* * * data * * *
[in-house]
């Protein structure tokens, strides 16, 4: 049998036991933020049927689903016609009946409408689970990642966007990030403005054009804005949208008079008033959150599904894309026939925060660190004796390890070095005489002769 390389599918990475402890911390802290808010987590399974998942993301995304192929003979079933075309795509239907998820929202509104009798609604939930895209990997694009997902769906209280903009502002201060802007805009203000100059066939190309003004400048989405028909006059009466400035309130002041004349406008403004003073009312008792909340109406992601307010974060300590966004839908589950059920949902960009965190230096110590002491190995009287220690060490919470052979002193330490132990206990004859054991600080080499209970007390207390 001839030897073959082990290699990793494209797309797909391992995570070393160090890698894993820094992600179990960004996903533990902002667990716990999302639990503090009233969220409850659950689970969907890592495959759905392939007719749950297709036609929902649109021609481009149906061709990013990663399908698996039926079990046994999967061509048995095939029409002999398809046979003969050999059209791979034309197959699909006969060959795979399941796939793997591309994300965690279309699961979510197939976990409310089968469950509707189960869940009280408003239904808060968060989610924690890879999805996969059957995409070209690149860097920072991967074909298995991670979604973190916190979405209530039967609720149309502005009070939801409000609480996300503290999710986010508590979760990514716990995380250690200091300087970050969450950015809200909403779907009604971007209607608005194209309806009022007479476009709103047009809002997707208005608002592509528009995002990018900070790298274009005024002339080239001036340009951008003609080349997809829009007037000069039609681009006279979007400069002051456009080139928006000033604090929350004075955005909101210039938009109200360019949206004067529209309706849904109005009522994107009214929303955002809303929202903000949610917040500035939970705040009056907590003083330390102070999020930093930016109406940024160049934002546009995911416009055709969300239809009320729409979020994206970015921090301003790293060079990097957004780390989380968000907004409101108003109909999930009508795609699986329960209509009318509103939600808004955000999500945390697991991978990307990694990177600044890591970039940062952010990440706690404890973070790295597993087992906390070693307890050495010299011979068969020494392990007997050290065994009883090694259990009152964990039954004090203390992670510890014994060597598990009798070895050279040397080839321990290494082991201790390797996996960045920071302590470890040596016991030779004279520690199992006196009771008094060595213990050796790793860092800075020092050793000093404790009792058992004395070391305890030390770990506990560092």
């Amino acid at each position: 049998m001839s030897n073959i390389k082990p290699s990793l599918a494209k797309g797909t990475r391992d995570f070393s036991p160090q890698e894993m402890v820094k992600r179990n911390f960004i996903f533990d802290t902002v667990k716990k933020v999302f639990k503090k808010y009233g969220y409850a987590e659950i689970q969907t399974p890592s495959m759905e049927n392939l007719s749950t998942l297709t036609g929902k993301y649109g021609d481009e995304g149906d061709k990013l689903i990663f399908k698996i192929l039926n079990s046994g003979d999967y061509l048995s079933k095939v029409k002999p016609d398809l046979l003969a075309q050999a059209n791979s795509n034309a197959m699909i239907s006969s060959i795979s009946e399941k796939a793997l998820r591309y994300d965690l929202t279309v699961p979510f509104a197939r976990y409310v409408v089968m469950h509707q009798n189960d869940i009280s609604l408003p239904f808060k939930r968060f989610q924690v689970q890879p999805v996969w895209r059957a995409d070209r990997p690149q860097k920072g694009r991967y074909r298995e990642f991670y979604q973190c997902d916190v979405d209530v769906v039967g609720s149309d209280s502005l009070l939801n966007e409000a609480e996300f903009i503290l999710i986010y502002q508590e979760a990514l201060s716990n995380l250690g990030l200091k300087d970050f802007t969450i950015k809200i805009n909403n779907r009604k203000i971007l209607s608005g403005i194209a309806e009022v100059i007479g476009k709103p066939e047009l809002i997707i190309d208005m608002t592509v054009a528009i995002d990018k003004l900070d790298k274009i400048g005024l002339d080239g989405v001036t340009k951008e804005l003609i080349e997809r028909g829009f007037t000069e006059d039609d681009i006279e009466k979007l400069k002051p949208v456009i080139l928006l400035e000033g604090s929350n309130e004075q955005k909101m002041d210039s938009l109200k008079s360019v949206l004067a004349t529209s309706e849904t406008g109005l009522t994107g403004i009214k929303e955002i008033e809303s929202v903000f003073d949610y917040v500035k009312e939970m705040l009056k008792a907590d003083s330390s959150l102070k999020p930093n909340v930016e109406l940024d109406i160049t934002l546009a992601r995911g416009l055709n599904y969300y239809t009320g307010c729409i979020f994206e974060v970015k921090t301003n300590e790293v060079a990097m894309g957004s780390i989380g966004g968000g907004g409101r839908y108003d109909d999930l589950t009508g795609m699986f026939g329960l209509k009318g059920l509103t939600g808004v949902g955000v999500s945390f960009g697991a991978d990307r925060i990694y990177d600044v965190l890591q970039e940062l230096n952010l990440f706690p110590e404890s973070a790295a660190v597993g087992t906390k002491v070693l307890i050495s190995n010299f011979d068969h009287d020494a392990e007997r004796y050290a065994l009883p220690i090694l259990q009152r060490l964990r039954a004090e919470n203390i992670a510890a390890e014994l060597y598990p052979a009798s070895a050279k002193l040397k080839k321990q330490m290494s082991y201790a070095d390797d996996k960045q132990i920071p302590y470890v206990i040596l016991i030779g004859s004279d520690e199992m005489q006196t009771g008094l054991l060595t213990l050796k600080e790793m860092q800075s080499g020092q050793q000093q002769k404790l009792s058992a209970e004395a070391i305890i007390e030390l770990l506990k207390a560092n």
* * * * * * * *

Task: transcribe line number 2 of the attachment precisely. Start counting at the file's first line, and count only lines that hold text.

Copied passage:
């Protein structure tokens, strides 16, 4: 049998036991933020049927689903016609009946409408689970990642966007990030403005054009804005949208008079008033959150599904894309026939925060660190004796390890070095005489002769 390389599918990475402890911390802290808010987590399974998942993301995304192929003979079933075309795509239907998820929202509104009798609604939930895209990997694009997902769906209280903009502002201060802007805009203000100059066939190309003004400048989405028909006059009466400035309130002041004349406008403004003073009312008792909340109406992601307010974060300590966004839908589950059920949902960009965190230096110590002491190995009287220690060490919470052979002193330490132990206990004859054991600080080499209970007390207390 001839030897073959082990290699990793494209797309797909391992995570070393160090890698894993820094992600179990960004996903533990902002667990716990999302639990503090009233969220409850659950689970969907890592495959759905392939007719749950297709036609929902649109021609481009149906061709990013990663399908698996039926079990046994999967061509048995095939029409002999398809046979003969050999059209791979034309197959699909006969060959795979399941796939793997591309994300965690279309699961979510197939976990409310089968469950509707189960869940009280408003239904808060968060989610924690890879999805996969059957995409070209690149860097920072991967074909298995991670979604973190916190979405209530039967609720149309502005009070939801409000609480996300503290999710986010508590979760990514716990995380250690200091300087970050969450950015809200909403779907009604971007209607608005194209309806009022007479476009709103047009809002997707208005608002592509528009995002990018900070790298274009005024002339080239001036340009951008003609080349997809829009007037000069039609681009006279979007400069002051456009080139928006000033604090929350004075955005909101210039938009109200360019949206004067529209309706849904109005009522994107009214929303955002809303929202903000949610917040500035939970705040009056907590003083330390102070999020930093930016109406940024160049934002546009995911416009055709969300239809009320729409979020994206970015921090301003790293060079990097957004780390989380968000907004409101108003109909999930009508795609699986329960209509009318509103939600808004955000999500945390697991991978990307990694990177600044890591970039940062952010990440706690404890973070790295597993087992906390070693307890050495010299011979068969020494392990007997050290065994009883090694259990009152964990039954004090203390992670510890014994060597598990009798070895050279040397080839321990290494082991201790390797996996960045920071302590470890040596016991030779004279520690199992006196009771008094060595213990050796790793860092800075020092050793000093404790009792058992004395070391305890030390770990506990560092």